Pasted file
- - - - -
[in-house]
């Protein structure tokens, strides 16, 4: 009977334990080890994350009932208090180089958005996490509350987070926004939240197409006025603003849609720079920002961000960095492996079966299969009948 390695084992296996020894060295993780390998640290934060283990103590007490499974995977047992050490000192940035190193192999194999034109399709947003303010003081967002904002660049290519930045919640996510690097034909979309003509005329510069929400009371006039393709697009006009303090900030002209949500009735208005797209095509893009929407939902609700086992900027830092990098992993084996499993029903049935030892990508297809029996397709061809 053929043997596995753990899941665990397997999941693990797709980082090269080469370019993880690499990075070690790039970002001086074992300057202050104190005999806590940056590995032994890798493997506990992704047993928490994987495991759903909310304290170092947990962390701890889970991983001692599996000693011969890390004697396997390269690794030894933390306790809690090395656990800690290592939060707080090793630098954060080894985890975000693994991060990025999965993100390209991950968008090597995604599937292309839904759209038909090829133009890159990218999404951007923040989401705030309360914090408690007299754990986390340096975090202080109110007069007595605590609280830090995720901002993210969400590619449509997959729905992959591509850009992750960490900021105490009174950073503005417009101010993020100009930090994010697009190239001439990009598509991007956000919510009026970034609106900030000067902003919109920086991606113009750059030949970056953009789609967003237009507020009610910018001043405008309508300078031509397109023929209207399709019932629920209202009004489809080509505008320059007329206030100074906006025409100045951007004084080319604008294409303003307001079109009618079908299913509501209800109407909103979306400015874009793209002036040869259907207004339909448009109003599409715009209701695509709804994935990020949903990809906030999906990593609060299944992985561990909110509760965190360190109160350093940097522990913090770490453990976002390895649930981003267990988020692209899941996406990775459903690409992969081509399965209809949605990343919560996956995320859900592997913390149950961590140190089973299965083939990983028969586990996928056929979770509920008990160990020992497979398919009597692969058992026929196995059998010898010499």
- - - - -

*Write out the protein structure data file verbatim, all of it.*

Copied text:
[in-house]
């Protein structure tokens, strides 16, 4: 009977334990080890994350009932208090180089958005996490509350987070926004939240197409006025603003849609720079920002961000960095492996079966299969009948 390695084992296996020894060295993780390998640290934060283990103590007490499974995977047992050490000192940035190193192999194999034109399709947003303010003081967002904002660049290519930045919640996510690097034909979309003509005329510069929400009371006039393709697009006009303090900030002209949500009735208005797209095509893009929407939902609700086992900027830092990098992993084996499993029903049935030892990508297809029996397709061809 053929043997596995753990899941665990397997999941693990797709980082090269080469370019993880690499990075070690790039970002001086074992300057202050104190005999806590940056590995032994890798493997506990992704047993928490994987495991759903909310304290170092947990962390701890889970991983001692599996000693011969890390004697396997390269690794030894933390306790809690090395656990800690290592939060707080090793630098954060080894985890975000693994991060990025999965993100390209991950968008090597995604599937292309839904759209038909090829133009890159990218999404951007923040989401705030309360914090408690007299754990986390340096975090202080109110007069007595605590609280830090995720901002993210969400590619449509997959729905992959591509850009992750960490900021105490009174950073503005417009101010993020100009930090994010697009190239001439990009598509991007956000919510009026970034609106900030000067902003919109920086991606113009750059030949970056953009789609967003237009507020009610910018001043405008309508300078031509397109023929209207399709019932629920209202009004489809080509505008320059007329206030100074906006025409100045951007004084080319604008294409303003307001079109009618079908299913509501209800109407909103979306400015874009793209002036040869259907207004339909448009109003599409715009209701695509709804994935990020949903990809906030999906990593609060299944992985561990909110509760965190360190109160350093940097522990913090770490453990976002390895649930981003267990988020692209899941996406990775459903690409992969081509399965209809949605990343919560996956995320859900592997913390149950961590140190089973299965083939990983028969586990996928056929979770509920008990160990020992497979398919009597692969058992026929196995059998010898010499």